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Ian Moyse, Cloud Industry Thought Leader & Cloud Sales Director at Natterbox

A decade ago, smartphones did not exist; 14 years ago Social Networks like Facebook and Twitter were not thought of;  only 3 decades ago no one had a personal computer. Today we live amongst rapidly accelerating advancements. As each generation of technology is improved, the rate of progress from edition to edition speeds up exponentially. We are bystanders as Cloud, Big Data, Virtual Reality, Drones, AI (Artificial Intelligence), Robotics & more change the world around us and get more powerful, affordable and ubiquitous. In the 21st century we won’t see 100 years of progress, it will be more likely 1000 years or more!

The role of technology innovation is to make our lives easier. more productive, more efficient, more informed and quicker, to do things better or achieve things we could not do previously. Innovation should create better lives and experiences for the user or interactor with that technology.

So, taking this all into account I have to ask, do you not think one technology has been left behind? We have had phones and switchboards since the late 1800’s, soon after which the PBX  (Private Branch eXchange) evolved.   So why has the phone experience stagnated for the last 15 years when other technology has accelerated ahead?   Think about the experience you get when you call an organisation, standard long IVR’s (Interactive Voice Response) menus. Being transferred from I’ll-informed agent to agent, repeating your story, sitting in call queues and then living the pleasure of this again when you call in the next day to chase the call back, promised, but that didn’t come!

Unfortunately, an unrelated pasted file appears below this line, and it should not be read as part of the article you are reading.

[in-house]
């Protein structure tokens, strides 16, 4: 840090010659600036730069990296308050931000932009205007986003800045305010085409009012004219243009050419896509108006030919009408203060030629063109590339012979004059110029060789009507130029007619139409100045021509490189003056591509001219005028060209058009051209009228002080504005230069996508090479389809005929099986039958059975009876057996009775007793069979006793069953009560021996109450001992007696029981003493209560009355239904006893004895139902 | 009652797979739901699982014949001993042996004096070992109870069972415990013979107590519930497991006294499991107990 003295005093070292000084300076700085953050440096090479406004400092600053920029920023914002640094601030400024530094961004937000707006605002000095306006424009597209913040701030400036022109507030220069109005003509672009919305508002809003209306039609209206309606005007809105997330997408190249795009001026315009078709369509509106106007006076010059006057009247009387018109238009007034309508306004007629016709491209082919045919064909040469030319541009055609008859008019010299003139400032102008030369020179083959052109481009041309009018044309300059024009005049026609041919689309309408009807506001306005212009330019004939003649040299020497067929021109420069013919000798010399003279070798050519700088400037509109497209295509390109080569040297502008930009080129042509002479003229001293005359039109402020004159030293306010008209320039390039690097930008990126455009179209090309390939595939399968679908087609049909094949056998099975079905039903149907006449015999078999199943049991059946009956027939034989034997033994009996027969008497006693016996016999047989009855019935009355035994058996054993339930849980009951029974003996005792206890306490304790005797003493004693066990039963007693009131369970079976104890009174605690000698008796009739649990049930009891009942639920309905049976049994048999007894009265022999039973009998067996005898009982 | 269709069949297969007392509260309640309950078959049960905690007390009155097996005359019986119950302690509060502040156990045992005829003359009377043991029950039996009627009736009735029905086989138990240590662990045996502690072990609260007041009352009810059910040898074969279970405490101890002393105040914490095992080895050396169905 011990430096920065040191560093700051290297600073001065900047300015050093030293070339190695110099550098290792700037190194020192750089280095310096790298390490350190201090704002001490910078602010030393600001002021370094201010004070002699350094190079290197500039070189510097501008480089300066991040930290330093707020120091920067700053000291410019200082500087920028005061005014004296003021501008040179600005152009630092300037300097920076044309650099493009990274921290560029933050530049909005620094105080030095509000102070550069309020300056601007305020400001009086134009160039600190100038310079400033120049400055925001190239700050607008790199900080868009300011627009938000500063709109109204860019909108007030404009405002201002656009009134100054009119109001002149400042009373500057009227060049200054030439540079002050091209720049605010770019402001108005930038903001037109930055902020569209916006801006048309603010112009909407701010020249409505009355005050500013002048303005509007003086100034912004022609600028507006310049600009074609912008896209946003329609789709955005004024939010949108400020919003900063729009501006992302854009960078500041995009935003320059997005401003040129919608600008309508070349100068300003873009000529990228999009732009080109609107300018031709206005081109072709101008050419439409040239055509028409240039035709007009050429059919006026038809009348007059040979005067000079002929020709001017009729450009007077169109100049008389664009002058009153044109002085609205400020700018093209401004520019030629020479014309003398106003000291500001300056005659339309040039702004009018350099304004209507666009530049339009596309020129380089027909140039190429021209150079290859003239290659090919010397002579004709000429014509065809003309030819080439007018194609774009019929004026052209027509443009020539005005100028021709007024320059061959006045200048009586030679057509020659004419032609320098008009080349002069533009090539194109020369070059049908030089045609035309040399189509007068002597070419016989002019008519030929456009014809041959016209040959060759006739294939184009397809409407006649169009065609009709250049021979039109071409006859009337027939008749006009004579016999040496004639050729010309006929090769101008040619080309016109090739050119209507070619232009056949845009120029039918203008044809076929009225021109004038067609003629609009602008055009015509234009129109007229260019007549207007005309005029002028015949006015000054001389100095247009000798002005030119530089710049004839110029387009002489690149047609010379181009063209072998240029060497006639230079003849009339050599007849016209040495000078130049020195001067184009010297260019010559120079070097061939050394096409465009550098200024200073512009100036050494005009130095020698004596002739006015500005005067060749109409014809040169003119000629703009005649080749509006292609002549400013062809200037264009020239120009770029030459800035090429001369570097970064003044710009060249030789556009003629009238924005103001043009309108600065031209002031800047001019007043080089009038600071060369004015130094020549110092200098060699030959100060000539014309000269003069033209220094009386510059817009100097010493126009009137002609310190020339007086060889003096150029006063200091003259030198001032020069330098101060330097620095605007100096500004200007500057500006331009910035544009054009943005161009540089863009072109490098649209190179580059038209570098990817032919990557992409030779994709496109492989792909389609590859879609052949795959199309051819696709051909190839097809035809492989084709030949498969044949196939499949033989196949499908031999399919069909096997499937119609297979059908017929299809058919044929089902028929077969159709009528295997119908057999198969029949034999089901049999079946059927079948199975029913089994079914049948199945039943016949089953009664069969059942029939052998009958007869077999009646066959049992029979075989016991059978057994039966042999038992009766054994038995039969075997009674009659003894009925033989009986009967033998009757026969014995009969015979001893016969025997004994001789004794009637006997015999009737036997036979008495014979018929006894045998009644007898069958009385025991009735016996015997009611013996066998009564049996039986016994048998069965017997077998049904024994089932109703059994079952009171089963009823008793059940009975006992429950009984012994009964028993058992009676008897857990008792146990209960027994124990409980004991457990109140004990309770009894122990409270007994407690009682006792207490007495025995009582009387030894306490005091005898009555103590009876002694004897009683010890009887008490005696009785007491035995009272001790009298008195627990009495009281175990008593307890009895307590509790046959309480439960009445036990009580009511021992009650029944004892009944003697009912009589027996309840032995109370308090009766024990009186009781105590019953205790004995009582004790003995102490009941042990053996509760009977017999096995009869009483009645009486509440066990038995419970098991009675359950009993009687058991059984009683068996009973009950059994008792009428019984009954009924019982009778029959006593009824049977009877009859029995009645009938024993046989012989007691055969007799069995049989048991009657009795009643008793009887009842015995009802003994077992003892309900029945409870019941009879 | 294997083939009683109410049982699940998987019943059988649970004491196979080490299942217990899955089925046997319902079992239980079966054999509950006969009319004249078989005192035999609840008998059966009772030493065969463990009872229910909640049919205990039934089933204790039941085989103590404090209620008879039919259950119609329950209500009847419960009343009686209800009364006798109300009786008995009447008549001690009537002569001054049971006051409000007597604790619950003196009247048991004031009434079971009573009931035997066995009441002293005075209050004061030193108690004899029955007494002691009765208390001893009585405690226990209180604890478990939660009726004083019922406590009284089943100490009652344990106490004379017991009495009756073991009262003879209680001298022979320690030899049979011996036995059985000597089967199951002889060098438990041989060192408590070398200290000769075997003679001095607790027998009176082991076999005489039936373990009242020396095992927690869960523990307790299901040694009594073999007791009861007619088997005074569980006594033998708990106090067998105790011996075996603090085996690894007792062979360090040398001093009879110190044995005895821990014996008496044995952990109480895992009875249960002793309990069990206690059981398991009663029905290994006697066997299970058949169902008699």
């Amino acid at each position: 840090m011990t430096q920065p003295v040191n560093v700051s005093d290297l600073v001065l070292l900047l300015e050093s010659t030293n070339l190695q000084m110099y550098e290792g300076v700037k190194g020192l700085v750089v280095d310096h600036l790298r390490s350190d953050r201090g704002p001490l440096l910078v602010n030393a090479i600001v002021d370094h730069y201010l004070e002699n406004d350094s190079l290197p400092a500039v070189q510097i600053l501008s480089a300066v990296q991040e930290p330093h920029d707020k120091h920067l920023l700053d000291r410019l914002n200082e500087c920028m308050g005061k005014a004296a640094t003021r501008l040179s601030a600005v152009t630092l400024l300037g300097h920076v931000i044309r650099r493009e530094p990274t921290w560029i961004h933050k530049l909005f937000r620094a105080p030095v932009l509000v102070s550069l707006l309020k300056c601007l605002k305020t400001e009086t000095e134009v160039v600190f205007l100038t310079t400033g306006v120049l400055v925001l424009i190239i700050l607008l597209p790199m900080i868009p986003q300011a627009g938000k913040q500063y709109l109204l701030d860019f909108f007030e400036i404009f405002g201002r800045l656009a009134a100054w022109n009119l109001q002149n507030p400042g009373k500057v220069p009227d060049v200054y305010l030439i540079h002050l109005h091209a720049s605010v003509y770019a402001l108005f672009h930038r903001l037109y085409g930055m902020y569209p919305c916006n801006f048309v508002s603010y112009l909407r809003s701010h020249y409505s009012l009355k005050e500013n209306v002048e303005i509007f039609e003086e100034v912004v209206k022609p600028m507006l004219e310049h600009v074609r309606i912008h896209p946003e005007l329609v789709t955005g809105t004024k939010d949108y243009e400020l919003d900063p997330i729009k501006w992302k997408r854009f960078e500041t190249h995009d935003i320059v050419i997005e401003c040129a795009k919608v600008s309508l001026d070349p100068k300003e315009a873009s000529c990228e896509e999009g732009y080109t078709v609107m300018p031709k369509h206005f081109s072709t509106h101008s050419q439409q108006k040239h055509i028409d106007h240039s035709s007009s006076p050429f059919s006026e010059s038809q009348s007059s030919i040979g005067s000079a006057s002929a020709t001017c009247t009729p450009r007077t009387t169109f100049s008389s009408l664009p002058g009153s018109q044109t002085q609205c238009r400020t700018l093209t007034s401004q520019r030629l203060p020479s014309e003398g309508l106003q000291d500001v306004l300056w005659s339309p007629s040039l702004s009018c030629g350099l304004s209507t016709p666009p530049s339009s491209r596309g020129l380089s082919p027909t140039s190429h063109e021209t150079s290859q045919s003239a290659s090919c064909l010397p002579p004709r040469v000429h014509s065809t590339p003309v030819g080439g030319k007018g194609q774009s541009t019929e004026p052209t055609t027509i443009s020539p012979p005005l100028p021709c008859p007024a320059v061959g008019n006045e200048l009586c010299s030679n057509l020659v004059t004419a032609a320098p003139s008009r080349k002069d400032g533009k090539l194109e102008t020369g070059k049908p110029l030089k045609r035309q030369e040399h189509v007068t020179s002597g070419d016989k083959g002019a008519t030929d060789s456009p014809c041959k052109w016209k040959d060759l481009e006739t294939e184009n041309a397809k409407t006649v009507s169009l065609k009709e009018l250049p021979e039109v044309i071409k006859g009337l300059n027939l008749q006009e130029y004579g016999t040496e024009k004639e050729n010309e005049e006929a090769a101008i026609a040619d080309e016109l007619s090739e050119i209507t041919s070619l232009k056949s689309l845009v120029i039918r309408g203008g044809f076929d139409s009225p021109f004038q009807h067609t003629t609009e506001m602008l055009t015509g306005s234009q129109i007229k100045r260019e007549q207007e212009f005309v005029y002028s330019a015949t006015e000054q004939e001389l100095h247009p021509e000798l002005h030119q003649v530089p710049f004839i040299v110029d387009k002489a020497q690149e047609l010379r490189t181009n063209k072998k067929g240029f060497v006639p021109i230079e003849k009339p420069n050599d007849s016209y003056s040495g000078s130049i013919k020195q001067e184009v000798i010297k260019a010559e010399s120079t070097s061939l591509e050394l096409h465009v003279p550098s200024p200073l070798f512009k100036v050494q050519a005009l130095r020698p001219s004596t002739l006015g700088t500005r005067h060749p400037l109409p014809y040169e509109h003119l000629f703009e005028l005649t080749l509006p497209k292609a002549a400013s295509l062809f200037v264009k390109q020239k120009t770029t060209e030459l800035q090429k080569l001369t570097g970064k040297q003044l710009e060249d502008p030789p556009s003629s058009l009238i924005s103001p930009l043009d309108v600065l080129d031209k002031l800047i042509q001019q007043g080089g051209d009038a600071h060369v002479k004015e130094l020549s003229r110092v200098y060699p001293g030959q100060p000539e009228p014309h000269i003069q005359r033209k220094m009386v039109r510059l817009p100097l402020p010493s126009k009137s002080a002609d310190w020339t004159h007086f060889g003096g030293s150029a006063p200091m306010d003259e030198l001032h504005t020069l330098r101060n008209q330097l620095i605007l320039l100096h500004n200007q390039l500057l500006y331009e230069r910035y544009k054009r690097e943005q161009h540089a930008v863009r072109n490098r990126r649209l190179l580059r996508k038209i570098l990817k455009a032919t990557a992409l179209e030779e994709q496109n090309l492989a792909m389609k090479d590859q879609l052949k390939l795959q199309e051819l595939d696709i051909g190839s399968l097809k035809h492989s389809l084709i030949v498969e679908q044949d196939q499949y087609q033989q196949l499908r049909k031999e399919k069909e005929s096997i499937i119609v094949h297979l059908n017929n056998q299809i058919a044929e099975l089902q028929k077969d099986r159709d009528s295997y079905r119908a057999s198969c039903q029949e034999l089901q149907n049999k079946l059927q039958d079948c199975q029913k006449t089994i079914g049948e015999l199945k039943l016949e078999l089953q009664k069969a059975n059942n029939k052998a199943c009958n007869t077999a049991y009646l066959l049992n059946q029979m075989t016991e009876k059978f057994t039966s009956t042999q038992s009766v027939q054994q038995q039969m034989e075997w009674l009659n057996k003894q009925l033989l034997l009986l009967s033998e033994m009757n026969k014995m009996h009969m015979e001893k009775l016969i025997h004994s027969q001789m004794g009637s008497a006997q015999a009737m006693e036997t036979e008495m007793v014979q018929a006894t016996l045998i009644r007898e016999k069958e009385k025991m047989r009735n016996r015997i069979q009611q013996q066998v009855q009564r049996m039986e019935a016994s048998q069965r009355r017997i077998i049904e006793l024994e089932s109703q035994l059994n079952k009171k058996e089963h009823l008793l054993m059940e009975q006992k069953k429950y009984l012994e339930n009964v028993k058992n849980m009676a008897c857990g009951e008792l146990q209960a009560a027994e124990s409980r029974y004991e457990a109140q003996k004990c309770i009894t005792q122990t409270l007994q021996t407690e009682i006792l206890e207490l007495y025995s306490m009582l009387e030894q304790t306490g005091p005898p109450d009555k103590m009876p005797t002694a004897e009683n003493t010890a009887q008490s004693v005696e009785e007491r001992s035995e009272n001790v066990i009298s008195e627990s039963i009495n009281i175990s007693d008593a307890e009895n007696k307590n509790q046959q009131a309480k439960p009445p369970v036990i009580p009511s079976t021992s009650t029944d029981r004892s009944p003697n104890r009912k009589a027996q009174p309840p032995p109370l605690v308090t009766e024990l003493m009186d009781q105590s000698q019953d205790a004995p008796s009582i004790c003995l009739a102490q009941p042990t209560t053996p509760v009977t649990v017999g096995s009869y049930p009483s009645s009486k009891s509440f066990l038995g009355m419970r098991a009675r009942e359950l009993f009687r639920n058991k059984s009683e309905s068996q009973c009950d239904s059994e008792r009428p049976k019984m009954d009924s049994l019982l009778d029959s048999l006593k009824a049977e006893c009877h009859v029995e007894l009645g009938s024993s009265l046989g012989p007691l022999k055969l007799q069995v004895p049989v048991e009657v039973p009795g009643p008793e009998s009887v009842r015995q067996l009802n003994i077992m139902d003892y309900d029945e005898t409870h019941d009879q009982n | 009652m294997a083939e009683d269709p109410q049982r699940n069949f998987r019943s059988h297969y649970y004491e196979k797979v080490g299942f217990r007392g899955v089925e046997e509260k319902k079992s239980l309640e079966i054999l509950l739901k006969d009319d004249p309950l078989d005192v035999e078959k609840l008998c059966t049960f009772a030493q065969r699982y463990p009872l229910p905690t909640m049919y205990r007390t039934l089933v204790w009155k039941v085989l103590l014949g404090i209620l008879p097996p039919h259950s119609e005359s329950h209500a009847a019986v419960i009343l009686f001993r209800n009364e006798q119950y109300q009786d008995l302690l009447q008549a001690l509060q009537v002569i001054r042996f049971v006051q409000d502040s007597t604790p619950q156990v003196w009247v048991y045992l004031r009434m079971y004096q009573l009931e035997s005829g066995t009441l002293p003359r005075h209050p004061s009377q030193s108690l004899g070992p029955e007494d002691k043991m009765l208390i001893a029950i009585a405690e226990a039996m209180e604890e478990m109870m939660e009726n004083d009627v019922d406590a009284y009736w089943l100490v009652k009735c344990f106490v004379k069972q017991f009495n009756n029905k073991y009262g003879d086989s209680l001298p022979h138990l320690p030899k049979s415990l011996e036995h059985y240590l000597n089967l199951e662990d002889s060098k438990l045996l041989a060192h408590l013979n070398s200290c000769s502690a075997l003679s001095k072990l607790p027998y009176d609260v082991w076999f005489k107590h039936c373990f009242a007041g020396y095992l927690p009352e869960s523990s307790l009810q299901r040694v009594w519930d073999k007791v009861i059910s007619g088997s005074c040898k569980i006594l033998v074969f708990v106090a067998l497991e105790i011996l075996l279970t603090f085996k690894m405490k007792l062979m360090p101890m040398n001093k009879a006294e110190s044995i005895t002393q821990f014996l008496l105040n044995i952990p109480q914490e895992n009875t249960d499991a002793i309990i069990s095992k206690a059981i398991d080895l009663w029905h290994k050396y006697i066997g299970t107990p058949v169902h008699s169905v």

Web site journeys have long been personalised, linking to customer data (CRM) and to live choices and behaviours to keep the customer engaged and enjoying the experience.  Money and time is spent making sure that a user’s web interaction, is not bland or frustrating, that it does not push the customer away!

Yet, when it comes to the good old phone interaction, one that has been around far longer we find ‘85% of prospects and customers are dissatisfied with their phone experience.’ (Source: Salesforce). In the world of customer service, we have seen the game changed by the likes of Amazon who emerged quickly to disrupt, delivering an experience of volume and efficiency.  Unfortunately, this also set the bar for the consumer of what to expect and demand from others.

When it comes to customer service and interaction, a vast breadth of firms with margin pressures and a need to sell and service more effectively, have taken to changing customer interaction models to utilise the technologies now available. Businesses have fast moved to online self-service, web forms, live chat and automated phone systems in order to serve more with less and aim for the 24*7 service to anyone, anytime on any device, the omni-channel panacea!